Moral choices face us every day. Standing in Whole Foods at the array of olive oils, I pass over the French and Italian for political reasons and choose the Portuguese because I met olive growers in Portugal last summer, village people, and liked them, and I assume California olives come from groves owned by Silicon Valley tycoons as a tax write-off and may contain silicon and the Spanish may come from old Franco sympathizers, and then I choose a raw, unfiltered, organic kosher vinegar — how can you argue with organic kosher? — and then on to the butter. I buy the local small-town creamery butter over the major corporate: I seem to recall a hefty political donation by Big Butter in exchange for relaxed regulation. And this is why shopping takes me longer than it otherwise might. Righteousness.

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Someday you’ll understand what I’m telling you

My birthday is this week, which I mention by way of saying, “Please. No gifts.” My love and I went through major downsizing in January and we are pretty much done with Things now, even a picture of a wilderness lake taken by you or an inspirational book that could change our lives. My life is good enough. Every day is incredibly precious. When you reach 77, you’ll feel the same way. It’s a shame that a con man is in the White House as the Arctic is melting and white nationalists are shooting up our cities, but we’ll be okay, we just need a Trexit vote next year.

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What you learn from losing a ballgame

I sat up high over third base watching my pitcher get pounded by the New York Yankees a few nights ago, looking out on what used to be the printing and warehouse district of Minneapolis, which is now the condo/espresso/IT district. Where ink-stained gents used to trundle giant rolls of paper into the big presses, now you find highly caffeinated people staring at screens and conceptualizing. I know few people who work with their hands, just their fingers.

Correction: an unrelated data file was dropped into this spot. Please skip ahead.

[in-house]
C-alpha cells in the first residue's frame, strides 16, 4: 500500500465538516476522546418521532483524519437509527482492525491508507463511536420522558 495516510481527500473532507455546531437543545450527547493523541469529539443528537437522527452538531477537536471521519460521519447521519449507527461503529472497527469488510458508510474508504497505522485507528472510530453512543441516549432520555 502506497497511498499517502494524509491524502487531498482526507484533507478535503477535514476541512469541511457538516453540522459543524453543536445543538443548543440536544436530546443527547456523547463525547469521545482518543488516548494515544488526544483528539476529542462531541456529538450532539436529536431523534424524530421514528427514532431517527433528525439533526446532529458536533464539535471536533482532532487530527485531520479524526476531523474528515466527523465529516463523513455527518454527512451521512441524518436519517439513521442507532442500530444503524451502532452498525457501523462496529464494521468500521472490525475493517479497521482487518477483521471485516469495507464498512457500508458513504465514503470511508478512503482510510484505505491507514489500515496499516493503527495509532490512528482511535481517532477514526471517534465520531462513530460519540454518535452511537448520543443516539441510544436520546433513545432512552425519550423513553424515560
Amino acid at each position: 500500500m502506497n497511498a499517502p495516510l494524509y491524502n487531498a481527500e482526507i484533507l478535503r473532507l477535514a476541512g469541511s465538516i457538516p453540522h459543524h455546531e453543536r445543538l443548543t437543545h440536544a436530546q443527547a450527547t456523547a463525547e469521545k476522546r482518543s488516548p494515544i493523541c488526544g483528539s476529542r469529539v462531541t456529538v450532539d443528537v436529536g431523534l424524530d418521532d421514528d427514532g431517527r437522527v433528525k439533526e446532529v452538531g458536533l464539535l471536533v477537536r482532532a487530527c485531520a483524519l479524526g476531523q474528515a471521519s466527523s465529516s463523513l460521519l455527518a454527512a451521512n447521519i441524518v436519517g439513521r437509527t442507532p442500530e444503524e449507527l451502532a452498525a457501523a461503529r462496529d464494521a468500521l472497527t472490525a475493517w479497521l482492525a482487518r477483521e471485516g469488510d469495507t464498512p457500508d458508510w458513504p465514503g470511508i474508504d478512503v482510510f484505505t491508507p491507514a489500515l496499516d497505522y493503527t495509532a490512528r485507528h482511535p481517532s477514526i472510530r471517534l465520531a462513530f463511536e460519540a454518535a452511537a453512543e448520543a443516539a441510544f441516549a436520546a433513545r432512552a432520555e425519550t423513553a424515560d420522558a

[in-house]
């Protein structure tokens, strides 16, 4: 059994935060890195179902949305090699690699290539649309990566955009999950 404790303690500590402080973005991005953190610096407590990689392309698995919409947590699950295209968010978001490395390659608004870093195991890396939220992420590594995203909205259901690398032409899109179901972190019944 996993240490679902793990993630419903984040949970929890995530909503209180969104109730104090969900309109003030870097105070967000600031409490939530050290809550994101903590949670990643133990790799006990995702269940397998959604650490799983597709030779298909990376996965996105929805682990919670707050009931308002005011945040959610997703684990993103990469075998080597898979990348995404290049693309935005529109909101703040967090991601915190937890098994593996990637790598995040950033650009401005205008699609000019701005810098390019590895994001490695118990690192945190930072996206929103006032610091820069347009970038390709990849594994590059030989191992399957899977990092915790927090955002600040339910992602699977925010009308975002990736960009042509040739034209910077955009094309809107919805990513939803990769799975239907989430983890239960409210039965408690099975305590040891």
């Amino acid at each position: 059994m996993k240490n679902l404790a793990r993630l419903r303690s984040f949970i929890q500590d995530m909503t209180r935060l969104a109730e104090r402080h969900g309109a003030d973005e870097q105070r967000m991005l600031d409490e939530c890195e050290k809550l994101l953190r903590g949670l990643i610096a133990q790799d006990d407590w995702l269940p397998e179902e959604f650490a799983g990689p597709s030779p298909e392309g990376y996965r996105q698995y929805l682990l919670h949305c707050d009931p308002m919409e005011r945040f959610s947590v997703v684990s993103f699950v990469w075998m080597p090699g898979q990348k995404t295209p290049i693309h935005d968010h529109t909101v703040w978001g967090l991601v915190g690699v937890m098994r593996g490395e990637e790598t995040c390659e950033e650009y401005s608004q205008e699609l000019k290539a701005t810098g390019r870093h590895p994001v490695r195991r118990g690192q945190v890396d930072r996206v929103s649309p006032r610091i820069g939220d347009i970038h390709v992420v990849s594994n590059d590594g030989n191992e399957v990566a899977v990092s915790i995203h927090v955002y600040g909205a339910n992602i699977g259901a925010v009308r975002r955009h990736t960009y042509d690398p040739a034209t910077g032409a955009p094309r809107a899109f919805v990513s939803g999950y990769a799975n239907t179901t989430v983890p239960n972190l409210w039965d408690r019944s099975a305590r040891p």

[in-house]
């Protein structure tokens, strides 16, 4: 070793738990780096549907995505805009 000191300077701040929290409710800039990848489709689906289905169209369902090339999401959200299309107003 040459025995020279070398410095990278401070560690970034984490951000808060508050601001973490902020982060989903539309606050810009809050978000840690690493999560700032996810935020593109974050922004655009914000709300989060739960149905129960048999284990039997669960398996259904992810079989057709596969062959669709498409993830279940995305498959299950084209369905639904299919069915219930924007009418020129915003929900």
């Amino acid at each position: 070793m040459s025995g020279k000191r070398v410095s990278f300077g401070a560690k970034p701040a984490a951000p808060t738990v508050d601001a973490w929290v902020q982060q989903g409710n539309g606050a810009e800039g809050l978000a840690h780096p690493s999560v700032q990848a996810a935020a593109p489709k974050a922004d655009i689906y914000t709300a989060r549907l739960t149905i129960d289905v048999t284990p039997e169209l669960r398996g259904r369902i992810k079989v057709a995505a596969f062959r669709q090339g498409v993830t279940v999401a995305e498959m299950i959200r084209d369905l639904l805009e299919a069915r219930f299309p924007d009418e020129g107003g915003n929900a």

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Can’t get across the river but we’ll try again

We’ve had monster thunderstorms in Minnesota this summer, which gave me the chance to be manly and reassuring and tell my wife not to worry as we drove through the dark of midday, bolts of lightning like bombs bursting in air. And indeed, we arrived safely at our destination, a luncheon honoring an old pal of mine whom I’ve known since we were in first grade together.

About thunderstorms I know less than the average medieval peasant. I majored in English and stayed away from the sciences lest I appear to be stupid, as a result of which I became stupider. As a would-be poet in college, I wrote poems in which weather was a device to indicate the poet’s own mood — weather as narcissism! — so there were gloomy moonless nights and sometimes rain but never thunderstorms — too dramatic for a Minnesotan.

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The pleasure of running into Stan on Sunday

I stopped in a cafe on Sunday after church to get awakened from a feeling of blessedness and who should I run into but my Anoka High School gym teacher Stan Nelson, who is 99 years old and still talking and making sense. He looked at me and said, “Are you still having trouble with chin-ups and the rope climb?” I was 17 at the time and now I’m 76, and I told him that I’ve managed to stay out of situations that might require me to climb a rope or lift myself up by a horizontal bar, so the answer is, No, it’s no trouble at all.

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When I consider how my time is spent

A mockingbird couple has set up housekeeping in a tree in our backyard and the male goes crazy whenever we set foot in his territory, which I guess means that their children have hatched and are at that perilous point in life when you’re about to fly. When we slip out back for supper, he shrieks at us from the corner of the yard, far from the nest, and flies from branch to branch to fence, cursing us, threatening to peck our eyes out. He’s a good father. The mother stays on the nest and he exercises his toxic mockingbird masculinity and yells bloody murder.